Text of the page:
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Golden bamboo is a popular name for Phyllostachys aurea, one of the most common bamboos found in the United States. A very fast-growing plant, golden bamboo was first introduced into the US in the late 1800s as a cash crop. It has spread from the original area of introduction in Alabama and can now be found as far north as Virginia, south to Florida and west as far as Texas, as well as in California and Oregon. In some of the warmer parts of its range in the United States it is now classified as an invasive pest plant.
At an average height of 18 to 25 feet (5.5 to 7.6 m), golden bamboo is a medium-size bamboo. It is very fast growing and can grow almost anywhere in USDA zones 7-10 that offers adequate moisture, as long as temperatures do not fall below 0°F (-18° C.) The leaves are narrow, only 1/3 to 3/4 of an inch wide (about 1 to 2 cm) while reaching 6 inches (about 15 cm) in length. Golden bamboo rarely flowers, sometimes not for decades, and spreads by rhizomes and side shoots. While it prefers full sun, golden bamboo will grow wherever it receives sunlight, even in sparse forest areas.
The culms, or stems, of the plant reach a diameter of 1 to 2 inches (2.5 to 5 cm.) The word “golden” in the common name of the species comes from the warm yellow color the culms turn when exposed to the sun. Bamboo culms grow in sections, called internodes. Those of the golden bamboo are short and swollen, often growing in a distorted and gnarled fashion, which adds visual interest.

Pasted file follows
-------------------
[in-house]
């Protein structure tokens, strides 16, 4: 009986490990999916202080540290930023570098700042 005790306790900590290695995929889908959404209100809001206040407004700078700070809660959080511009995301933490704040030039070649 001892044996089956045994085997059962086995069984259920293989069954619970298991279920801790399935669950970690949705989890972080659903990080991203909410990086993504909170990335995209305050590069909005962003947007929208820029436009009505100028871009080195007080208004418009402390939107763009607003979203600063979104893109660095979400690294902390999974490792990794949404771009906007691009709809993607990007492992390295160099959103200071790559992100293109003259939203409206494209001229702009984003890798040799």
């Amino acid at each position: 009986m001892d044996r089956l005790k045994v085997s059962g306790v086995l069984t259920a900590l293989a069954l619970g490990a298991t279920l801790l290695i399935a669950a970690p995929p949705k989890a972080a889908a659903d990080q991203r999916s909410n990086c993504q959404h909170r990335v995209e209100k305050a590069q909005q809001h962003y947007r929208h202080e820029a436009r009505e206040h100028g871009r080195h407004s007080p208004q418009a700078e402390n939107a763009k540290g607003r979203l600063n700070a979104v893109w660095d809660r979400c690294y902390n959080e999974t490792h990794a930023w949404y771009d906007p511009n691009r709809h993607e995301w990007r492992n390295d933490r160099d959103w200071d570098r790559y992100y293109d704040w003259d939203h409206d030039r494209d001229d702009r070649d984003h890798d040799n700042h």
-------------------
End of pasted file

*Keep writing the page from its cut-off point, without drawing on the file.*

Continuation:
During the late 1800s, and the first half of the 1900s, golden bamboo was often harvested commercially for use as fishing poles, walking sticks, and plant stakes, and for use in making furniture. It is so well-suited for use as fishing poles, particularly for surf fishing, that a second common name for the same plant is fishpole bamboo. More recently, it has been used mainly as a landscape plant, especially to create dense screening and noise barriers quickly.
In Florida, golden bamboo is classified as a category two invasive exotic plant pest. Control measures where it is invasive include limiting or completely eliminating horticultural plantings, using herbicides, and mowing or cutting stands. The plant easily returns from the root, so control measures must be repeated over several growing seasons.